Per the memorandum of understanding, the TSC serves as the clearinghouse for information gathered by the FBI, the Department of State, the Department of Homeland Security (DHS), the intelligence community, and other federal and state law enforcement agencies for the TSDB. The TSDB serves as a broader terrorist watchlist for the federal government and contains identifying information of “known or suspected terrorists.” Analysts and agents nominate individuals for inclusion in the TSDB and then those nominations are vetted by analysts at the NCTC or the FBI before being verified by TSC staffers.
The TSC accepts a nomination when “there is reasonable suspicion to believe that the person is a known or suspected terrorist.” Per a 2013 NCTC manual providing guidance on the watchlisting process, reasonable suspicion requires [pg. 34] that the nominator must rely on “articulable intelligence” and “rational inferences from those facts” that, together, “reasonably warrant a determination that an individual is known or suspected to be or has been knowingly engaged in conduct constitution, in preparation for, in aid of, or related to terrorism and/or terrorist activities.” The TSC looks at a variety of factors when considering whether to add a nominated individual to the TSDB, including the person’s “travel history, associates, business associations, international connections, financial transactions, and ethnic or religious affiliations.” Basing a nomination “solely” on First Amendment activities—like speech or protest—or “mere guess or hunches” is “prohibited” [pgs. 34-35]. A nomination satisfies the reasonable suspicion prong and must also include “sufficient identifiers”—at the very least a last name and another piece of information, like a first name or date of birth—so that the airlines and the Transportation Security Administration (TSA) can determine whether to allow the individual to board. The TSDB contains only an individual’s identifying information, not any classified intelligence or other underlying facts that warranted the individual’s nomination.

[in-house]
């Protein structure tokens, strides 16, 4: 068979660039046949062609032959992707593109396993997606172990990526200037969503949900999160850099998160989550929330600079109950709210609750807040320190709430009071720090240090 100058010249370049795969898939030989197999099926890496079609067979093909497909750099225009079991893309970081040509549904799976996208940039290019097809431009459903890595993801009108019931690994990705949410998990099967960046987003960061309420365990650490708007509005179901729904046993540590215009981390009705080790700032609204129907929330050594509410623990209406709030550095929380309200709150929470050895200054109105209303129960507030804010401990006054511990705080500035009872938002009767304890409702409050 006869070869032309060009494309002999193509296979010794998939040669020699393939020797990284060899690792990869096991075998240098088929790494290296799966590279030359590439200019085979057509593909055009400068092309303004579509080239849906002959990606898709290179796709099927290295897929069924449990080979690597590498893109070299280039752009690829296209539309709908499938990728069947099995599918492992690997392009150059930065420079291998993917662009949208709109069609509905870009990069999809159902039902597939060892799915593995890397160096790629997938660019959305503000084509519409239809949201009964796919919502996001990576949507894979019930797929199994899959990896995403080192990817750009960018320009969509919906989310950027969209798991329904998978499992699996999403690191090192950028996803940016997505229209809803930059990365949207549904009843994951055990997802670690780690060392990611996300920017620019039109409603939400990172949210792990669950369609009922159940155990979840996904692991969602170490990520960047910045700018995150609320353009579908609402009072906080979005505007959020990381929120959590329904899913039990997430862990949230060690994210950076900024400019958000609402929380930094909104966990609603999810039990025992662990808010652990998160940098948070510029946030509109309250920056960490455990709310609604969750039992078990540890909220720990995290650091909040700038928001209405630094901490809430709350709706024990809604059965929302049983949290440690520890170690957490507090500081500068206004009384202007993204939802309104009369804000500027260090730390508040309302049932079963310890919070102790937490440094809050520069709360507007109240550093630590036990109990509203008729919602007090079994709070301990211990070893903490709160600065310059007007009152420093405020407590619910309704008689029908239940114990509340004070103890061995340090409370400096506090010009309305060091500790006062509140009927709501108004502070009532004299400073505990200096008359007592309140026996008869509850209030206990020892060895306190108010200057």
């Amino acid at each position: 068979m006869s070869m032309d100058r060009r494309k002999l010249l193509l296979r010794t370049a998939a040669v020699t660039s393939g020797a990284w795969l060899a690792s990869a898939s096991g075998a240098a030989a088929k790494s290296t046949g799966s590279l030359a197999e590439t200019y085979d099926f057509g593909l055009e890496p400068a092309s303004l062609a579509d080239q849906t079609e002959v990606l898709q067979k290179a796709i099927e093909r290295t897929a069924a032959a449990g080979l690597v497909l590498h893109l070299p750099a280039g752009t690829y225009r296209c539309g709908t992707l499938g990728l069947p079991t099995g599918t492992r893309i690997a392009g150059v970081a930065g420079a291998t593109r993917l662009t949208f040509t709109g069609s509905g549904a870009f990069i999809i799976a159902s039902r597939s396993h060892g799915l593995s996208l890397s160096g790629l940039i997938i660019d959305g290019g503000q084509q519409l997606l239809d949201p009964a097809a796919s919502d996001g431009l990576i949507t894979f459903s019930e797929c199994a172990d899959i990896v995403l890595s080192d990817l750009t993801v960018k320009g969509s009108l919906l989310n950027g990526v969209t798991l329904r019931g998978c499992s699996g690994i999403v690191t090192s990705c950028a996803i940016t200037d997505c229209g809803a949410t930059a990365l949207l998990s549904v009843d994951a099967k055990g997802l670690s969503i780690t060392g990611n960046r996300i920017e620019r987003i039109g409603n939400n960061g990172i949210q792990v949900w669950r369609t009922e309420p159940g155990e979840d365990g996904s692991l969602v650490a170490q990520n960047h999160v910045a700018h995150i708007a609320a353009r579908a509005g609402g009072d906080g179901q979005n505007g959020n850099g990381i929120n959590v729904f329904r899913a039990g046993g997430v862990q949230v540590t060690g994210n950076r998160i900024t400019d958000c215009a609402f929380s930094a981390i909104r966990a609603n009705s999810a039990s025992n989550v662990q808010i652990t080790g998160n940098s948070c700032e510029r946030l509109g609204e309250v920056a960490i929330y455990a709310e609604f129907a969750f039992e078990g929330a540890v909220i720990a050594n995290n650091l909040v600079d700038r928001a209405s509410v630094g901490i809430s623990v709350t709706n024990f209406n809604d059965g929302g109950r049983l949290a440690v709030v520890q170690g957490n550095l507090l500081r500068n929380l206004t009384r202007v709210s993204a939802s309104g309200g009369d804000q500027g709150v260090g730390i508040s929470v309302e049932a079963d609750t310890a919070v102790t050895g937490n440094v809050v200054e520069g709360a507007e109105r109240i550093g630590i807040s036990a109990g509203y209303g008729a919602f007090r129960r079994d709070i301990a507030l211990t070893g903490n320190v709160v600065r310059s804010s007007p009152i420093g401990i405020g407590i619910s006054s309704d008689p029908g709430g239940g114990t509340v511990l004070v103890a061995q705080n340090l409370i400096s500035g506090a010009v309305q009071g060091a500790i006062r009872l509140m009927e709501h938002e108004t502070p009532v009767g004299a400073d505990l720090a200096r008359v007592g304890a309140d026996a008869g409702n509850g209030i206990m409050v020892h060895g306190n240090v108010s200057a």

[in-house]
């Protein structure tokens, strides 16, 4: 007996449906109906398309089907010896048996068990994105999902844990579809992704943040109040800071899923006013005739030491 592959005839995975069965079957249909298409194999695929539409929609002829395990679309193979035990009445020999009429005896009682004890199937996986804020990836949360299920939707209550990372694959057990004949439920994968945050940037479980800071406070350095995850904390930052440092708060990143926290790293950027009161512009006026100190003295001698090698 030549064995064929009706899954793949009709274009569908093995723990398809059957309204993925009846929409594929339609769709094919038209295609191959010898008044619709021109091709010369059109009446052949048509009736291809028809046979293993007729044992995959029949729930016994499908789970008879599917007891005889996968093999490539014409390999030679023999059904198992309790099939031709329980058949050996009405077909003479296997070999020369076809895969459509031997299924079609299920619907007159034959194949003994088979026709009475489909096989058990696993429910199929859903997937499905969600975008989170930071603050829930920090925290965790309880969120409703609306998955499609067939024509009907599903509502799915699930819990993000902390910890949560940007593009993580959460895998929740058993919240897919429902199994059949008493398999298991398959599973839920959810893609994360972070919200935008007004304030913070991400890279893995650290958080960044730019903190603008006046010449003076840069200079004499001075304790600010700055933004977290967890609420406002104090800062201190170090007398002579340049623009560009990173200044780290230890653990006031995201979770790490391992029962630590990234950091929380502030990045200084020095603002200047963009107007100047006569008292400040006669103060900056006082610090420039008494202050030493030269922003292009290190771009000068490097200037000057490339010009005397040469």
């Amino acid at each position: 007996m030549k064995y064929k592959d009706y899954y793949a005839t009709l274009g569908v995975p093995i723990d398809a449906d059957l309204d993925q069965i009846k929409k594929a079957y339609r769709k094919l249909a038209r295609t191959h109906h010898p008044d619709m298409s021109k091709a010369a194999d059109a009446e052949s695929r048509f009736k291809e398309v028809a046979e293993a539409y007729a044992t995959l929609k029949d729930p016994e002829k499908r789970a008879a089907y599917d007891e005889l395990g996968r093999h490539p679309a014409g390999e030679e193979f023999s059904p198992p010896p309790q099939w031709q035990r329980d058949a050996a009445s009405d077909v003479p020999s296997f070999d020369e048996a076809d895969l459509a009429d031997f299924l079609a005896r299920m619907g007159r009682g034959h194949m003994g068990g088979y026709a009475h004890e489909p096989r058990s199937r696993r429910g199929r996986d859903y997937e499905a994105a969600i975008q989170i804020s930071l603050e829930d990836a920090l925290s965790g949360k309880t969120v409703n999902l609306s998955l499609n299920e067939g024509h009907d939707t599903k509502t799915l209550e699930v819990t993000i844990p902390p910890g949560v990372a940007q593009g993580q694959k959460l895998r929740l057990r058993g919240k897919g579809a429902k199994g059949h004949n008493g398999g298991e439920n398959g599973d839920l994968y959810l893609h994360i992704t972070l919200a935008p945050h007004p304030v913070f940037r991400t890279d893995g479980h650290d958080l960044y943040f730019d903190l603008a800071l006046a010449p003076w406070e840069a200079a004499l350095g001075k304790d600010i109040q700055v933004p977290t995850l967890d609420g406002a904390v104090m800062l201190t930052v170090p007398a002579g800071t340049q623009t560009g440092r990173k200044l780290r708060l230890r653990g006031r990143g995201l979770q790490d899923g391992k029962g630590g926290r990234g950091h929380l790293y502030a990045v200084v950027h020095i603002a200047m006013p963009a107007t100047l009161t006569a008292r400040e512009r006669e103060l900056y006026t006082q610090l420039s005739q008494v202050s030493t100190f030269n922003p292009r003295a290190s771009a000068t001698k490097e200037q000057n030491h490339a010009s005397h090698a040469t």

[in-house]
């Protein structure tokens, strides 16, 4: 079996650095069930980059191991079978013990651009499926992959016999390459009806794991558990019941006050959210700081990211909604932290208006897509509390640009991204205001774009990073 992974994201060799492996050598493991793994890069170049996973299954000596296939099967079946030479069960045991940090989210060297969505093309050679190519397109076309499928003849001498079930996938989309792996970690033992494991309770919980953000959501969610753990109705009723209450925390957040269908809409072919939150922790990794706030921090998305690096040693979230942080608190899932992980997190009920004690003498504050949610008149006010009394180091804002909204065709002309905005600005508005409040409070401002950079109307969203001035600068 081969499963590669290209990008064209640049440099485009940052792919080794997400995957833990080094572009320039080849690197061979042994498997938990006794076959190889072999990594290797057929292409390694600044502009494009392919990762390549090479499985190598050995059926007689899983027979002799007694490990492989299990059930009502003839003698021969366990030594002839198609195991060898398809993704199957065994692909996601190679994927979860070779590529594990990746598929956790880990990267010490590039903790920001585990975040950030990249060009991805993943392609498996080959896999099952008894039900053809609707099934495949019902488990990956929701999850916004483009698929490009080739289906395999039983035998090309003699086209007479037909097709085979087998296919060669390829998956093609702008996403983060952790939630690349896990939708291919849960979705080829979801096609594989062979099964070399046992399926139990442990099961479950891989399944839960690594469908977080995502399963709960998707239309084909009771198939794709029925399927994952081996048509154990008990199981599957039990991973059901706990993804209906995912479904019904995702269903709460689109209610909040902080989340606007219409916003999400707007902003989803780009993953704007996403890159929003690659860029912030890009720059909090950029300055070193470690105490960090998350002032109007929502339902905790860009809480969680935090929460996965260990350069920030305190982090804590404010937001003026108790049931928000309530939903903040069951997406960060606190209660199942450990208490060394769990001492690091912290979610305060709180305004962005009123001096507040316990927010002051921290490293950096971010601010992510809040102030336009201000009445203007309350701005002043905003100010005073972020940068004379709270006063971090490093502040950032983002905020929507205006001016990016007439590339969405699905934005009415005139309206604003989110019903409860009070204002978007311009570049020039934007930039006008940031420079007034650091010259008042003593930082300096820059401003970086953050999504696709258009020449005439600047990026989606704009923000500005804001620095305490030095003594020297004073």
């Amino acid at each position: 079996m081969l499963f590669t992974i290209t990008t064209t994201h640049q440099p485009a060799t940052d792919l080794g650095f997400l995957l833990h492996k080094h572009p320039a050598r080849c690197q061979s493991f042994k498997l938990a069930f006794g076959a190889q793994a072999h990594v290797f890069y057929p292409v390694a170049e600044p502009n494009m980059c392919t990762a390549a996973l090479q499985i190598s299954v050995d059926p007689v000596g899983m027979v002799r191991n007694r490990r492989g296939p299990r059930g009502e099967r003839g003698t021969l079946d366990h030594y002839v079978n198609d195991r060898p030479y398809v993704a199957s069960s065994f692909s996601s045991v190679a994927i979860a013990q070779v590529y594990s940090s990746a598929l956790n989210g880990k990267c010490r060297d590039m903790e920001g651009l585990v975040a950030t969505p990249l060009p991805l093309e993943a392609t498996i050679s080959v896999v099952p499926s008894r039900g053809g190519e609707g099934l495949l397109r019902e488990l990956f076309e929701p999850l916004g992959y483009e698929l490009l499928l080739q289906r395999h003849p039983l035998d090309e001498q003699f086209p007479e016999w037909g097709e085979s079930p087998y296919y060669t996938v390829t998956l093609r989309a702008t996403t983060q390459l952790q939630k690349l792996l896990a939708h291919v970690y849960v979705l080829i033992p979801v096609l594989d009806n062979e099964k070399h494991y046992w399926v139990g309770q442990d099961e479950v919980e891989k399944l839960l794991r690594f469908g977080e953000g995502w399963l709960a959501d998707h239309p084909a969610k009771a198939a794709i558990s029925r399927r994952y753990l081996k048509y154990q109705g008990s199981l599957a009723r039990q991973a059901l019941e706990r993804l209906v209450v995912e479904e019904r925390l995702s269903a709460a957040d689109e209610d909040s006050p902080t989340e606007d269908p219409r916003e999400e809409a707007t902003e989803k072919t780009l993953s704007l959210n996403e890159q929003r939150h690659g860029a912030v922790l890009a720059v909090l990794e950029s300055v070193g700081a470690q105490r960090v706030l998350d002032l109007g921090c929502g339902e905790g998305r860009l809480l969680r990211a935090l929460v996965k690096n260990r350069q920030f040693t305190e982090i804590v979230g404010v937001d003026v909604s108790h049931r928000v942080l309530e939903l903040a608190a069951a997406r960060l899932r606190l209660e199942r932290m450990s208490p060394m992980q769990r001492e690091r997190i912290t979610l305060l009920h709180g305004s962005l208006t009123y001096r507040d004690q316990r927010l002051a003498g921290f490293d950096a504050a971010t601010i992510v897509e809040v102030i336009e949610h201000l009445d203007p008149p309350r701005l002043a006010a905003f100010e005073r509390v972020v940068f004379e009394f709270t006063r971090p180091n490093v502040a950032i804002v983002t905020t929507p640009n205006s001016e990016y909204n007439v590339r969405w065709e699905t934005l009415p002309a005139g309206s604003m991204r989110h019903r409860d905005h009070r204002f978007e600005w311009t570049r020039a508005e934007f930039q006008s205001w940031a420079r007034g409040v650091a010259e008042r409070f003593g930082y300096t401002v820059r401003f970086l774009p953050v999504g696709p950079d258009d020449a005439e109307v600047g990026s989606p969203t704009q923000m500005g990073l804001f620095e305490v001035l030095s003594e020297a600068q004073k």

Most nominations to the TSDB are accepted. From fiscal 2009 to fiscal 2013, agencies forwarded 1,558,710 nominations, of which only 14,183 were rejected—a rejection rate of 0.9 percent. Filings in a recent case heard by the U.S. Court of Appeals for the Fourth Circuit indicate that the rejection rate has remained relatively consistent since 2013.
The TSC frequently provides curated portions of the TSDB to five federal agencies, including TSA, which is a branch of DHS. Using data pulled from the TSDB, TSA runs three different, related lists: the No Fly List, the Selectee List and the Expanded Selectee List. Individuals placed on any of those lists are subject to heightened scrutiny while traveling. This diagram displays the flow of information from agencies to the TSDB and then to TSA’s three lists.
The largest and most well known of the three sublists is the No Fly List. Much smaller than the TSDB—it contained 64,000 people as of 2014, compared to 800,000 in the TSDB—the No Fly List has ostensibly stricter criteria for inclusion than its larger counterpart and the Expanded Selectee List, at least according to DHS. As its name suggests, anyone on the No Fly List is barred from boarding a commercial aircraft that “traverses U.S. airspace.” A 2013 NCTC document lays out [pg. 51] the criteria for inclusion on the No Fly List: An individual “regardless of citizenship” must represent a threat of committing an act of international terrorism (as defined by 18 U.S.C. § 2331(1)) or domestic terrorism (as defined by 18 U.S.C. § 2331(5)) against the U.S., federal government facilities overseas, or any aircraft or passenger on one; or be “a threat of engaging in or conducting a violent act of terrorism and who is operationally capable of doing so.” For purposes of the list, an act of terrorism is defined as any violent act prohibited by 18 U.S.C. § 2331 or 18 U.S.C. § 2332b.